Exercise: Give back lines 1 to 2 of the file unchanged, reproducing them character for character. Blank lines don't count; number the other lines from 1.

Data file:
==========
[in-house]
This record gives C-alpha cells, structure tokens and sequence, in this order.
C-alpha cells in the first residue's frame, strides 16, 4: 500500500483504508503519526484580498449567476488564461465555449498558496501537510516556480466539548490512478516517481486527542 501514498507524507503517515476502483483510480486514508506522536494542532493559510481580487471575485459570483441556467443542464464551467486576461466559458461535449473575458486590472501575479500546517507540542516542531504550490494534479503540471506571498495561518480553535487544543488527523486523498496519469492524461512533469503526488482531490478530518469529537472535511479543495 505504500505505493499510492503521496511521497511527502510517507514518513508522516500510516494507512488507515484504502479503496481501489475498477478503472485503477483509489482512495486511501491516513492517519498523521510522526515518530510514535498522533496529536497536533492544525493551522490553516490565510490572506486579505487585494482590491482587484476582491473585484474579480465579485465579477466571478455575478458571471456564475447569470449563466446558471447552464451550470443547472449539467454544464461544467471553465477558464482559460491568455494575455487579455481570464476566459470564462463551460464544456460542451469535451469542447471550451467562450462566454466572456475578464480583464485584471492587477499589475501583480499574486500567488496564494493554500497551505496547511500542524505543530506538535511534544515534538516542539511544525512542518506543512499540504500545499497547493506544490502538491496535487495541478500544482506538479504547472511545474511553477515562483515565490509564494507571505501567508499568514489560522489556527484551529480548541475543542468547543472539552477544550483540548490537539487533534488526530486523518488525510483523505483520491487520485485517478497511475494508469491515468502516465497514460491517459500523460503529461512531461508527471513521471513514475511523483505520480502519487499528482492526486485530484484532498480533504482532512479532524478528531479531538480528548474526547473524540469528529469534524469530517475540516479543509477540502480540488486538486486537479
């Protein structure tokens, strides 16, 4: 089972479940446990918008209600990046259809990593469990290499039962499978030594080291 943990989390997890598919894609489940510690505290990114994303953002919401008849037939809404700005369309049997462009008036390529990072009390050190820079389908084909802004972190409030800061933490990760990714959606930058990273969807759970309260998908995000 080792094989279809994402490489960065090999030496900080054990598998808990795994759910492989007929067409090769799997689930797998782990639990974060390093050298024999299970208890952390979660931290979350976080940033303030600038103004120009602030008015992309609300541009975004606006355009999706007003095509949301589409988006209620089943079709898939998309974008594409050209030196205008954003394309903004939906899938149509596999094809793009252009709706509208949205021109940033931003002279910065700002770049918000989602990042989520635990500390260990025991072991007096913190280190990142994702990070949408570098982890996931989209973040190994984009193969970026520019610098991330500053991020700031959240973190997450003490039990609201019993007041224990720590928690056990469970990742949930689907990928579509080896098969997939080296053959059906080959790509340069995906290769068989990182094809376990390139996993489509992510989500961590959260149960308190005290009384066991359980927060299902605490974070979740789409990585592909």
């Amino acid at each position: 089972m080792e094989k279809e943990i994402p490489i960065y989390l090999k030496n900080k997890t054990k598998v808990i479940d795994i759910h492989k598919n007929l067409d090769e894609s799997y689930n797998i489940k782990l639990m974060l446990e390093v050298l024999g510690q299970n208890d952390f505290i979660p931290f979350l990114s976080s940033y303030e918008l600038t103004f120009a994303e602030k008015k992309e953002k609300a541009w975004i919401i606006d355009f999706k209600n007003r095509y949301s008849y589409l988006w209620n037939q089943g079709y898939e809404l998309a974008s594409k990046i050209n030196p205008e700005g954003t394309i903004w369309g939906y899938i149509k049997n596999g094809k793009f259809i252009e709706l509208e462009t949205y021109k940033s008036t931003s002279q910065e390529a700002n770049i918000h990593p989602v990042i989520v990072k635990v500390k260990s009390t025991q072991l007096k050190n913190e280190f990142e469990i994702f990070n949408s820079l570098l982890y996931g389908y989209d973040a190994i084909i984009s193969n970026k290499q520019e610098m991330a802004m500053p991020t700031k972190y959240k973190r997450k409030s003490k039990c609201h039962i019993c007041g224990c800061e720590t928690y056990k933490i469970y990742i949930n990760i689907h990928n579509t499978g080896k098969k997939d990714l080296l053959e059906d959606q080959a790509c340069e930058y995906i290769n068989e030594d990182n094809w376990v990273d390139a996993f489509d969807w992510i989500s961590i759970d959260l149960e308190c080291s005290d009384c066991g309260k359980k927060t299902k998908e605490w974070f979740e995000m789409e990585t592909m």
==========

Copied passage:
[in-house]
This record gives C-alpha cells, structure tokens and sequence, in this order.